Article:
Seniors With Mental Declines May Face Earlier Death
Those with memory loss fared better than those who showed deficits in thinking abilities
WebMD News Archive
The study involved 2,154 people living in Olmsted County, Minn., between the ages of 70 and 89. Of those participants, 862 had memory or thinking problems and 1,292 had no problems with their mental abilities.
These seniors were followed for nearly six years. They took tests at the start of the study and every 15 months thereafter to assess their thought and memory abilities.
Over six years, 38 percent of the people with mild mental decline died, compared with 17 percent of the group without mental decline.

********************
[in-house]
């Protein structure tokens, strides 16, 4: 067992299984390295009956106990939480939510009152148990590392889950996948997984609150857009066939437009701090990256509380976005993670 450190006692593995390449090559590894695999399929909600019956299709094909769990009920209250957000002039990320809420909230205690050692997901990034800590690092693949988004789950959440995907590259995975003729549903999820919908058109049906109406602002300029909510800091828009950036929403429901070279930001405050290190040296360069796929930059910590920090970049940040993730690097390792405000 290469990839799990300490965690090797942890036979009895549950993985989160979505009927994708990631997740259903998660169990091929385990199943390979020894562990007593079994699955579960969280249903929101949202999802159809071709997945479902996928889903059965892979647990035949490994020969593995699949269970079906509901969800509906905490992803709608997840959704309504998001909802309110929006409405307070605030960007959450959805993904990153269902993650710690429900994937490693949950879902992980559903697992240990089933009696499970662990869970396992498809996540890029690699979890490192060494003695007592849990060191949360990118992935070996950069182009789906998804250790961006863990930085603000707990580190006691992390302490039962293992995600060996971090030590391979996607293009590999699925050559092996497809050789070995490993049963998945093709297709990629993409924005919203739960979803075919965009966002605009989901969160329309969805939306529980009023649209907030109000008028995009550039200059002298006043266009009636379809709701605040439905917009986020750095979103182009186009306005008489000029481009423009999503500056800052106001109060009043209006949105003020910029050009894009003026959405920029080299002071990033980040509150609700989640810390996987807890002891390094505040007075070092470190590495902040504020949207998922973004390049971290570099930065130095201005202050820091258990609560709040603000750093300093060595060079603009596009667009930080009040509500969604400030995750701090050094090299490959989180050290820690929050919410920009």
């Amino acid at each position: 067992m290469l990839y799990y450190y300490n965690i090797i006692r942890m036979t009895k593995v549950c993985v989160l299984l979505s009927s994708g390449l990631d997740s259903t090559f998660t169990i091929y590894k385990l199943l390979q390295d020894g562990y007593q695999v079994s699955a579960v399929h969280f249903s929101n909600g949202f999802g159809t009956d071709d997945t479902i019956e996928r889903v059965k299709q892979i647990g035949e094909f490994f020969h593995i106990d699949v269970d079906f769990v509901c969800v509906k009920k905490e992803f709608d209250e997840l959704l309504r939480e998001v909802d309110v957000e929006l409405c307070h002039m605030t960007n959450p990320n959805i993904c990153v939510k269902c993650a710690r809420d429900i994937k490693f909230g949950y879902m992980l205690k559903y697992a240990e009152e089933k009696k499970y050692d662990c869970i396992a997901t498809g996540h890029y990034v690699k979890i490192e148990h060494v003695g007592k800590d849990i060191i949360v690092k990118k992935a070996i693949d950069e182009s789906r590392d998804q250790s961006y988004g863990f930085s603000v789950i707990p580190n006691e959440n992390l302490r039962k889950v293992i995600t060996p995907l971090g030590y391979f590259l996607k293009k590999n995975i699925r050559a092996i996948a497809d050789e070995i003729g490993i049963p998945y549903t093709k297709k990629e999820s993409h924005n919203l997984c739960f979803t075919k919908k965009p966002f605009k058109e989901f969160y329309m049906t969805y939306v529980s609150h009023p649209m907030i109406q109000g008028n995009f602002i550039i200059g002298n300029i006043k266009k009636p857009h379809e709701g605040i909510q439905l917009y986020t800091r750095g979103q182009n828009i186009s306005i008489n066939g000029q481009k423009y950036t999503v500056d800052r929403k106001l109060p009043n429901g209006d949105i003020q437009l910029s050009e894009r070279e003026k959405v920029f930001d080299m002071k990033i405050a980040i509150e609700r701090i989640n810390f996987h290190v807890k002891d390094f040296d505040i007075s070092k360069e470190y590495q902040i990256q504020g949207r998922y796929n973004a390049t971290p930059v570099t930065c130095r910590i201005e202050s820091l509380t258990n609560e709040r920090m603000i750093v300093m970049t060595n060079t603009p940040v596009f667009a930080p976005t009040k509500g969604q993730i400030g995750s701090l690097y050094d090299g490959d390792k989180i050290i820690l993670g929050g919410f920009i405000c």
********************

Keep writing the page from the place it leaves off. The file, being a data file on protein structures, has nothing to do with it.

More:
As people age, they suffer from many health problems that wear at both mind and body, said study author Dr. Maria Vassilaki, of the Mayo Clinic in Rochester, Minn.
"We know we have risk factors for mild cognitive impairment like type 2 diabetes, high blood pressure, heart disease, obesity and stroke that also could increase mortality," Vassilaki said.
While there are no approved medications for mental decline, people who tackle these chronic illnesses can improve both their health and their chances of staying sharp in old age. "We can treat the conditions that affect mental function as well," she said.
Eating a healthy diet, engaging in regular physical exercise, and participating in mentally stimulating and socially engaging activities all are valuable lifestyle strategies for warding off chronic illness, Vassilaki said.
The National Institute on Aging paid for the research.
Research presented at medical meetings should be viewed as preliminary until published in a peer-reviewed journal.